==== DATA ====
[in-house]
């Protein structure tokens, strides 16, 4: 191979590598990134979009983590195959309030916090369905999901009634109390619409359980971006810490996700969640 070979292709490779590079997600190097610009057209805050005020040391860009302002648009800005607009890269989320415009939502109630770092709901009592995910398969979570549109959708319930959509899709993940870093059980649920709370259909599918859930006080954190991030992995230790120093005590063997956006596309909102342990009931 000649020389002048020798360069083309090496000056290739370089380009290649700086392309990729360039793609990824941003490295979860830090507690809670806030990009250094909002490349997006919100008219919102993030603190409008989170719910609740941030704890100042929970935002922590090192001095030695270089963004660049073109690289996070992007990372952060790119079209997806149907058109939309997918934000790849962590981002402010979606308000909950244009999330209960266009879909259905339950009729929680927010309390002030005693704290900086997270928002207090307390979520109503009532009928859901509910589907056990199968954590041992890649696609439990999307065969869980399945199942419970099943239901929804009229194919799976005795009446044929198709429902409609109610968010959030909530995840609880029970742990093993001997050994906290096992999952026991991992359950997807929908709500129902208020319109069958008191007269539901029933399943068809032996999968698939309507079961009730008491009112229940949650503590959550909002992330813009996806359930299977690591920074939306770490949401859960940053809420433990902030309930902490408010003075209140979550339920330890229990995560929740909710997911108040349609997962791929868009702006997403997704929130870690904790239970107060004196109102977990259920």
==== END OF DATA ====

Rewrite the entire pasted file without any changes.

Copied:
[in-house]
């Protein structure tokens, strides 16, 4: 191979590598990134979009983590195959309030916090369905999901009634109390619409359980971006810490996700969640 070979292709490779590079997600190097610009057209805050005020040391860009302002648009800005607009890269989320415009939502109630770092709901009592995910398969979570549109959708319930959509899709993940870093059980649920709370259909599918859930006080954190991030992995230790120093005590063997956006596309909102342990009931 000649020389002048020798360069083309090496000056290739370089380009290649700086392309990729360039793609990824941003490295979860830090507690809670806030990009250094909002490349997006919100008219919102993030603190409008989170719910609740941030704890100042929970935002922590090192001095030695270089963004660049073109690289996070992007990372952060790119079209997806149907058109939309997918934000790849962590981002402010979606308000909950244009999330209960266009879909259905339950009729929680927010309390002030005693704290900086997270928002207090307390979520109503009532009928859901509910589907056990199968954590041992890649696609439990999307065969869980399945199942419970099943239901929804009229194919799976005795009446044929198709429902409609109610968010959030909530995840609880029970742990093993001997050994906290096992999952026991991992359950997807929908709500129902208020319109069958008191007269539901029933399943068809032996999968698939309507079961009730008491009112229940949650503590959550909002992330813009996806359930299977690591920074939306770490949401859960940053809420433990902030309930902490408010003075209140979550339920330890229990995560929740909710997911108040349609997962791929868009702006997403997704929130870690904790239970107060004196109102977990259920």